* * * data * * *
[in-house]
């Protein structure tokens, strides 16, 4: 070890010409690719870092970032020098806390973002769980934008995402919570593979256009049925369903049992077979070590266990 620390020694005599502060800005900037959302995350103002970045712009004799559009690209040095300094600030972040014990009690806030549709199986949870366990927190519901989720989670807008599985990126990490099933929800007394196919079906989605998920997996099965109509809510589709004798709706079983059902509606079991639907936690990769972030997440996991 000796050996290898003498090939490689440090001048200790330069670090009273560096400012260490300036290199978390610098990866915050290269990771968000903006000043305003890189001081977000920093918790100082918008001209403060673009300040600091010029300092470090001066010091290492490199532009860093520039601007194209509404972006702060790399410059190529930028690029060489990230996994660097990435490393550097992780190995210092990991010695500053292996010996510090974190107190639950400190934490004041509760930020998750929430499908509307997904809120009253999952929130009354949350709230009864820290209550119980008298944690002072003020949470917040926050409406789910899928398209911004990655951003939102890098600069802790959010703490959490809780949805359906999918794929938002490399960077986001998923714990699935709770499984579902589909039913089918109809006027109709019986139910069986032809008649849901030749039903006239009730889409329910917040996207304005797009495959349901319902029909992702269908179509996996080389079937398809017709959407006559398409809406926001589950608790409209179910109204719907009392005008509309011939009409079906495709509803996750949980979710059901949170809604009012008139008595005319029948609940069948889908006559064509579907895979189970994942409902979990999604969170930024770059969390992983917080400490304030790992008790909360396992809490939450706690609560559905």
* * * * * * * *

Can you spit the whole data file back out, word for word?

[in-house]
């Protein structure tokens, strides 16, 4: 070890010409690719870092970032020098806390973002769980934008995402919570593979256009049925369903049992077979070590266990 620390020694005599502060800005900037959302995350103002970045712009004799559009690209040095300094600030972040014990009690806030549709199986949870366990927190519901989720989670807008599985990126990490099933929800007394196919079906989605998920997996099965109509809510589709004798709706079983059902509606079991639907936690990769972030997440996991 000796050996290898003498090939490689440090001048200790330069670090009273560096400012260490300036290199978390610098990866915050290269990771968000903006000043305003890189001081977000920093918790100082918008001209403060673009300040600091010029300092470090001066010091290492490199532009860093520039601007194209509404972006702060790399410059190529930028690029060489990230996994660097990435490393550097992780190995210092990991010695500053292996010996510090974190107190639950400190934490004041509760930020998750929430499908509307997904809120009253999952929130009354949350709230009864820290209550119980008298944690002072003020949470917040926050409406789910899928398209911004990655951003939102890098600069802790959010703490959490809780949805359906999918794929938002490399960077986001998923714990699935709770499984579902589909039913089918109809006027109709019986139910069986032809008649849901030749039903006239009730889409329910917040996207304005797009495959349901319902029909992702269908179509996996080389079937398809017709959407006559398409809406926001589950608790409209179910109204719907009392005008509309011939009409079906495709509803996750949980979710059901949170809604009012008139008595005319029948609940069948889908006559064509579907895979189970994942409902979990999604969170930024770059969390992983917080400490304030790992008790909360396992809490939450706690609560559905």